California earthquake puts early warning system to the test
When sensors detected the first signs of a powerful earthquake striking the northern California coast, an alert was sent to 3 million smartphone users telling them to “Duck, Cover, Hold.” It was hailed as the largest test yet of the alert system since its public launch.
But people most scared by magnitude 6.4 earthquake Early Tuesday morning they said the alert did not give them enough time to take cover as the tremor shook the foundations of homes, knocked out power and water to thousands and injured more than a dozen people.
Jimmy Eller, who was sitting in his parked Chevy Malibu while working as a security guard, said he was already in the middle of the violent earthquake when he noticed his phone had turned on with the warning. He was more focused on what was happening outside when the streetlights began to sway.
“Everyone was wobbling, turning on and off,” Eller said. “I could see switches and wires in the distance flashing like lightning. It was terrifying. You could see everything moving and shaking.”
Earthquake centered near the small town of Ferndale, about 210 miles (345 kilometers) northwest of San Francisco. It was the largest that the ShakeAlert early warning system has alerted to, since its public launch in California three years ago.
“It’s really a first and innovative tool in the nation that hopefully saves lives,” said Brian Ferguson, spokesman for the California Governor’s Office of Emergency Services.
ShakeAlert was developed by university researchers and is operated by the US Geological Survey. It is one of the few earthquake alert systems created in different parts of the world over the past decades, including Japan and Mexico. But the new technology, which is operating in California, Oregon and Washington, is not without its challenges.
Before alerts can be sent to people’s phones, several seismometers must detect movement below the Earth’s surface. That information can be processed to determine the location and magnitude of the earthquake. That process, from seismometer detection to sending an alert, is completely automated, said Robert de Groot, a scientist on ShakeAlert’s operations team.
Some people received the alert 10 seconds in advance. Because of how the system works, people closest to the center of the quake may not have been alerted until they felt the tremor, de Groot said.
Jen Olson, who lives in Arcata, about 25 miles (40 kilometers) from the epicenter, said she was woken by a tremor and her phone rang at the same time. She’s not sure what she woke her up first, but she said she woke her up. loud noise Y bright light of her phone probably helped her realize the severity of the earthquake.
Worried about her dog, who was sleeping in a crate, she got up quickly and headed for the back door, to take cover or get out if the house began to collapse.
“It might have taken me longer to wake up if the phone hadn’t been making a lot of noise,” he said.
Jay Parrish, the Ferndale city manager, said he was not aware anyone received the alert. Unlike a tsunami or flood where there is plenty of time to prepare for a possible disaster, he did not think that an earthquake alarm system could provide sufficient advance notice.
Told the alarm went off for about 10 seconds before the violent shaking, he said: “That could have saved one of my glass jars.”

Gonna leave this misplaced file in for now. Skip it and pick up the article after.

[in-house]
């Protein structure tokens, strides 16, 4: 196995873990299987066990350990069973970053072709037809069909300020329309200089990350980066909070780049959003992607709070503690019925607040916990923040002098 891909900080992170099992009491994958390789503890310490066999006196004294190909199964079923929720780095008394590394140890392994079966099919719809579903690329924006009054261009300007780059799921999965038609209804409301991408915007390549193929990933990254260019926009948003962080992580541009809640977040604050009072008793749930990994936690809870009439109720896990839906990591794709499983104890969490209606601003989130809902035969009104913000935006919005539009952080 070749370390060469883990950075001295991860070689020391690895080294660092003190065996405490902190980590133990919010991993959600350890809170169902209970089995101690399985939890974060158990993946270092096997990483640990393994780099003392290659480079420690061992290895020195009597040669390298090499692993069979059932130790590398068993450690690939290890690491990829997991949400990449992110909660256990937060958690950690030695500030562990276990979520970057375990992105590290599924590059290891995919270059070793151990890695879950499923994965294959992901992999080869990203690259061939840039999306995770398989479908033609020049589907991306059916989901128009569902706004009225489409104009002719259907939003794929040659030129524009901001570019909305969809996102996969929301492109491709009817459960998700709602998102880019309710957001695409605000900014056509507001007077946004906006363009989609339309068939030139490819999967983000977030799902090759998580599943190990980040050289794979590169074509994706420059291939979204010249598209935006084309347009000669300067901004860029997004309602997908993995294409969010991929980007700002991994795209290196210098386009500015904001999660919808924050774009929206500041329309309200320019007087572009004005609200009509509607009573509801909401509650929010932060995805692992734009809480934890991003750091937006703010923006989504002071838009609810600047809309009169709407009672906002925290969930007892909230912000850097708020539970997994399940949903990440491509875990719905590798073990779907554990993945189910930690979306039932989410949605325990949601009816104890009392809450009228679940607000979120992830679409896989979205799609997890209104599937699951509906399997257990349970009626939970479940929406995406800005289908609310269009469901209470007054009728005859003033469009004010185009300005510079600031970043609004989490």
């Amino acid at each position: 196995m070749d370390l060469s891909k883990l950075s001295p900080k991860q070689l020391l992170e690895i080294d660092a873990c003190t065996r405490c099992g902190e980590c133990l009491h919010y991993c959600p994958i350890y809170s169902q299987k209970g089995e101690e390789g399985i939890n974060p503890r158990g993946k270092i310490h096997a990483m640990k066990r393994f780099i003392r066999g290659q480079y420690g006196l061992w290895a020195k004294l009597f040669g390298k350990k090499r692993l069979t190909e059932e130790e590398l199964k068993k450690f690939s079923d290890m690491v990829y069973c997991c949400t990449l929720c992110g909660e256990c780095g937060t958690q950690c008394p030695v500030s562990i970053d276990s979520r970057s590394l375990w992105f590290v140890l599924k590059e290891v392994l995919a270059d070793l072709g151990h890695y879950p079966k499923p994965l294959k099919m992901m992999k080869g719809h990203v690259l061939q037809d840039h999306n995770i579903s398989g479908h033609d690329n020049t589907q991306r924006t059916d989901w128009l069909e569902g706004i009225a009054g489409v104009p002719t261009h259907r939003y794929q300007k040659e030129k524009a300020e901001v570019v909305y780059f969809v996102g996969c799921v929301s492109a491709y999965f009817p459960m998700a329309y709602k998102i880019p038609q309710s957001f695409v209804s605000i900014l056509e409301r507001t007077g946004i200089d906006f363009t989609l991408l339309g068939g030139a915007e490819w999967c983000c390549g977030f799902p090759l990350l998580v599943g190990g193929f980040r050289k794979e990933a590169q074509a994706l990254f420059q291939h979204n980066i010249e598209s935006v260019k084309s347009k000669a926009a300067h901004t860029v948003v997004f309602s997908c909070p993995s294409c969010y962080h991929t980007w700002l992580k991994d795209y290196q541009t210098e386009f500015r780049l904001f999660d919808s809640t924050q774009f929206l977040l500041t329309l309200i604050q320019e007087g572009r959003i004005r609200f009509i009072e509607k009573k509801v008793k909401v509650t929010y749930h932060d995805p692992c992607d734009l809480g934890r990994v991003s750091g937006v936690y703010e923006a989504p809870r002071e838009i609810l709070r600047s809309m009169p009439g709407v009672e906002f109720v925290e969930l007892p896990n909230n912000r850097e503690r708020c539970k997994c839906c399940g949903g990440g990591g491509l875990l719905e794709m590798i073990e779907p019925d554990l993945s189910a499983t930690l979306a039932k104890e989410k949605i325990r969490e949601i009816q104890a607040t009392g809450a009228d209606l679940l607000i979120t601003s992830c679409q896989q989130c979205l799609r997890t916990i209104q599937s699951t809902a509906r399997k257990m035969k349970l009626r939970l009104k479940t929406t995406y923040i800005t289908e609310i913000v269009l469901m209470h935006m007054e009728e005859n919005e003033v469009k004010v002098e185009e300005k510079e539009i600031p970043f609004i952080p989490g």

It’s hard to pinpoint why someone who should have received the alert didn’t without more information, de Groot said. Some people may have disabled notifications from Wireless Emergency Alerts, the same system that runs the federal government that sends Amber Alerts to phones.
A glitch in an earthquake alert app for San Diego residents that relies on the system’s data falsely alerted people more than 650 miles (1,040 kilometers) from the epicenter.
This was the first time the system had alerted people in two states, California and Oregon, de Groot said. A study is underway to explore future alerts in parts of Alaska.
Several apps use ShakeAlert data to notify people that they could experience significant effects from earthquakes. People were alerted within a radius of about 250 miles (400 kilometers) from the epicenter of Tuesday’s northern California earthquake, said Richard Allen, director of the Seismology Laboratory at the University of California, Berkeley.
In a 2021 blog to postthe Seismology Laboratory explained why we don’t know when an earthquake will occur before it starts.
“The physical processes along a seismic fault before and during a rupture are so complex that seismologists have all but given up trying to achieve the elusive goal of predicting when a strong earthquake will strike,” it said.
The lab developed an app called MyShake that notified some 270,000 residents of the tremor.
“From a technical standpoint, I would say the system did a great job,” Allen said.
Allen said the next step is to help people understand the importance of dropping to the ground so they do it automatically, which could help prevent injuries.
About 140 miles (225 kilometers) from the center of the earthquake, Anna Hogan, a student at California State University Chico, was on the phone with her brother when an alert came through. She took cover. And even though she didn’t feel the quake, she’s glad she moved to a safer place.
As someone who has lived in earthquake prone areas like Alaska and San Francisco, you know the cost they can charge.
“It scared me, yeah,” he said of the alert. “But being able to shelter in place is better than not at all.”
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Citation: California Earthquake Tests Early Warning System (Dec 22, 2022) Retrieved Dec 22, 2022 from https://phys.org/news/2022-12-california-earthquake-early.html
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